CaMn3O6 films with hierarchical nanostructures were deposited for the first time on unheated quartz glass substrates by the radio frequency (RF) magnetron sputtering technique using a polycrystalline CaMnO3 sample as sputtering target, and their photocatalytic activity was evaluated on the decolorization of Rhodamine 6G (Rh6G) aqueous solutions. The films scanning electron microscope (SEM) images evidence a growth of nanorods (NRs) arrays with planar endings and a narrow size distribution centered at about 30 nm in diameter. The CaMn3O6 films surface is uniform and presents a high density of nanorods (116 nanorods per μm2). The high surface area combined with the tunnels crystallographic structure, evidenced by X-ray diffraction (XRD), results in an effective photocatalyst for Rh6G degradation under visible light irradiation. Based on the photodegradation experiments, it is suggested that a process of dye self-sensitization can be one of the key factors of the superior photocatalytic performance of CaMn3O6 NRs. The kinetics of photocatalytic degradation of Rh6G follows a first-order reaction. Furthermore, XRD of the used films did not reveal additional phases indicating high photochemical stability, and the diffuse reflection infrared Fourier transform spectrum (DRIFT) does not show adsorbed organic species on the CaMn3O6 NRs surface. This work provides a potential route to develop high-performance immobilized nanostructures, and the achievements open up many possibilities to tailor visible light active materials for environmental applications.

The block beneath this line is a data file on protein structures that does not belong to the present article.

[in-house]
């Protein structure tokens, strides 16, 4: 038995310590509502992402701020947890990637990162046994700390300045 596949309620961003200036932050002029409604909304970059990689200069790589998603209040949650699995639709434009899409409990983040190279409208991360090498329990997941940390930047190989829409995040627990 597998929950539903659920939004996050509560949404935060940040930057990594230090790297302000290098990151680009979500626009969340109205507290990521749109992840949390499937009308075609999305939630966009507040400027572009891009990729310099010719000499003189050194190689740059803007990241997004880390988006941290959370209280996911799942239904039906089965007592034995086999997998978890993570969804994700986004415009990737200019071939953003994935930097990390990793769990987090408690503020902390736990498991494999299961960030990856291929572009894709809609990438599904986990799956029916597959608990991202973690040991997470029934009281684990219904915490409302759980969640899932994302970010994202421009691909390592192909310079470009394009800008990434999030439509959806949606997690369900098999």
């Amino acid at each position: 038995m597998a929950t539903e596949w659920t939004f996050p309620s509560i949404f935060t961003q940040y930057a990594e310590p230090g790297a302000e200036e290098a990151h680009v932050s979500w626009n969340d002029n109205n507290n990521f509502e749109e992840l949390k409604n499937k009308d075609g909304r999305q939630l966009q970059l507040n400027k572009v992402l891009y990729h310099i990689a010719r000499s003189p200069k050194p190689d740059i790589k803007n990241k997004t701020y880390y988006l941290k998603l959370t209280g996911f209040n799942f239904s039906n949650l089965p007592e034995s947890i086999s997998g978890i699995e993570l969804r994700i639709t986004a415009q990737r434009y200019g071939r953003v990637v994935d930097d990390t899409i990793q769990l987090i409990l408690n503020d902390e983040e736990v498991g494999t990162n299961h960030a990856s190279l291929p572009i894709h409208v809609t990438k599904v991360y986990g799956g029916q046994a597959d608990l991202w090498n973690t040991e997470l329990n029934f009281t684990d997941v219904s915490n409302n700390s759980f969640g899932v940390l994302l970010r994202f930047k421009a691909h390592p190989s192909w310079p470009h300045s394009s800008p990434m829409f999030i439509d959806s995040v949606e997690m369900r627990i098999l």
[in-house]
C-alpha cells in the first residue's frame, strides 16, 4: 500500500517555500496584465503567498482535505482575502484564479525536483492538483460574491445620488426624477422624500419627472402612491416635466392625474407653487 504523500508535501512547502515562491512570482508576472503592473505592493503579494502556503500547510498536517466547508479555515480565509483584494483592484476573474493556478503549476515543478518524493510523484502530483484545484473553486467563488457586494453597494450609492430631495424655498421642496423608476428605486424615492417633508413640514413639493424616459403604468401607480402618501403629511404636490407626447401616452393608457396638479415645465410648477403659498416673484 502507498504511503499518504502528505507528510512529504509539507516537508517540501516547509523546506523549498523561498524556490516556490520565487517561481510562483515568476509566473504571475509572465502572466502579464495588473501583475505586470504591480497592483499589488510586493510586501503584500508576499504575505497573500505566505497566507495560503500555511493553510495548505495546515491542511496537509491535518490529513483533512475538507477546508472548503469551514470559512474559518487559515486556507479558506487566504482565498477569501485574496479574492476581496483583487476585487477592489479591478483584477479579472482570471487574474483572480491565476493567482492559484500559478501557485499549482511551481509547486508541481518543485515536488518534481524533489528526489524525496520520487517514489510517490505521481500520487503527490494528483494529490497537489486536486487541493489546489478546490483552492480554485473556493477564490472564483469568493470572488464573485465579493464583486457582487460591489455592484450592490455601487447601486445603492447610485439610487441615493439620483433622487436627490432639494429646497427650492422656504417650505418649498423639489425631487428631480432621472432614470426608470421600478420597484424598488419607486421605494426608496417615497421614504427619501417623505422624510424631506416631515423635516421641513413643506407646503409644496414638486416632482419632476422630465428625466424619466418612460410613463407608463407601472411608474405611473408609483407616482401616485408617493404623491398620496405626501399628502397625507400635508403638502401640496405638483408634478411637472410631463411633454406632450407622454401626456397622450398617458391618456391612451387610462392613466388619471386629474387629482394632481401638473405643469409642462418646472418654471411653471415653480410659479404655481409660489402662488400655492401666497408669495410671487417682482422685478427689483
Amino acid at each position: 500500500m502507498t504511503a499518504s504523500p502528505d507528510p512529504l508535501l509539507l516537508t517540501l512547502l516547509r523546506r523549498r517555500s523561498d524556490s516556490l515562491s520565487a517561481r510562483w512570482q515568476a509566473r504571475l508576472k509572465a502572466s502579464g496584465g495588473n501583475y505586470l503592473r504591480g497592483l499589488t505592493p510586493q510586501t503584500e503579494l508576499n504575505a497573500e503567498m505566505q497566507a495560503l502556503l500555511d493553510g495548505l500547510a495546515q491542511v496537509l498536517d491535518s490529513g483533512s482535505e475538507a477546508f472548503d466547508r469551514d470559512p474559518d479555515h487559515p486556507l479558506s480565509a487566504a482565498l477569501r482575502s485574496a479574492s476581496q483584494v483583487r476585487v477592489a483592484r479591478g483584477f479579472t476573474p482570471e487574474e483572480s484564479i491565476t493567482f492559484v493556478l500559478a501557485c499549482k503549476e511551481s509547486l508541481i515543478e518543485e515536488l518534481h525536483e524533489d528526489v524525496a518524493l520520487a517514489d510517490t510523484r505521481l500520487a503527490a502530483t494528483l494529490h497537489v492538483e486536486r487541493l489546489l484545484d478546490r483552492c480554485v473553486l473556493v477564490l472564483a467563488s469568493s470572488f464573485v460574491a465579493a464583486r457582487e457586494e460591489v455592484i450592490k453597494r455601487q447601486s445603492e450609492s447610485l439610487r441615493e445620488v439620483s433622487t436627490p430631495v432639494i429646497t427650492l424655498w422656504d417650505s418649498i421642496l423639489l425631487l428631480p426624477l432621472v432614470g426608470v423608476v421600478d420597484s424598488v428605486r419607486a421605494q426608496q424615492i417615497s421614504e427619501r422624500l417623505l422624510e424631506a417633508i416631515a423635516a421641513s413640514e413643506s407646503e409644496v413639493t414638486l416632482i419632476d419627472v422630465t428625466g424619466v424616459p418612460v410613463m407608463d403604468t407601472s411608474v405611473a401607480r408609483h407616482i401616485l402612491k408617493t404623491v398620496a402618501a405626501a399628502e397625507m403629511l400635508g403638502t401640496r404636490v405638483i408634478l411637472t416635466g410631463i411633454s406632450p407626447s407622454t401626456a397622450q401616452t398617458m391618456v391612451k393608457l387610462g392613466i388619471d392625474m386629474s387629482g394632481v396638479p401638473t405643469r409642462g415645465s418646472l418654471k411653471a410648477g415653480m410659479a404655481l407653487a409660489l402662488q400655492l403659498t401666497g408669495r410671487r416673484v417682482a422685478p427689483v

- rf-Magnetron sputtering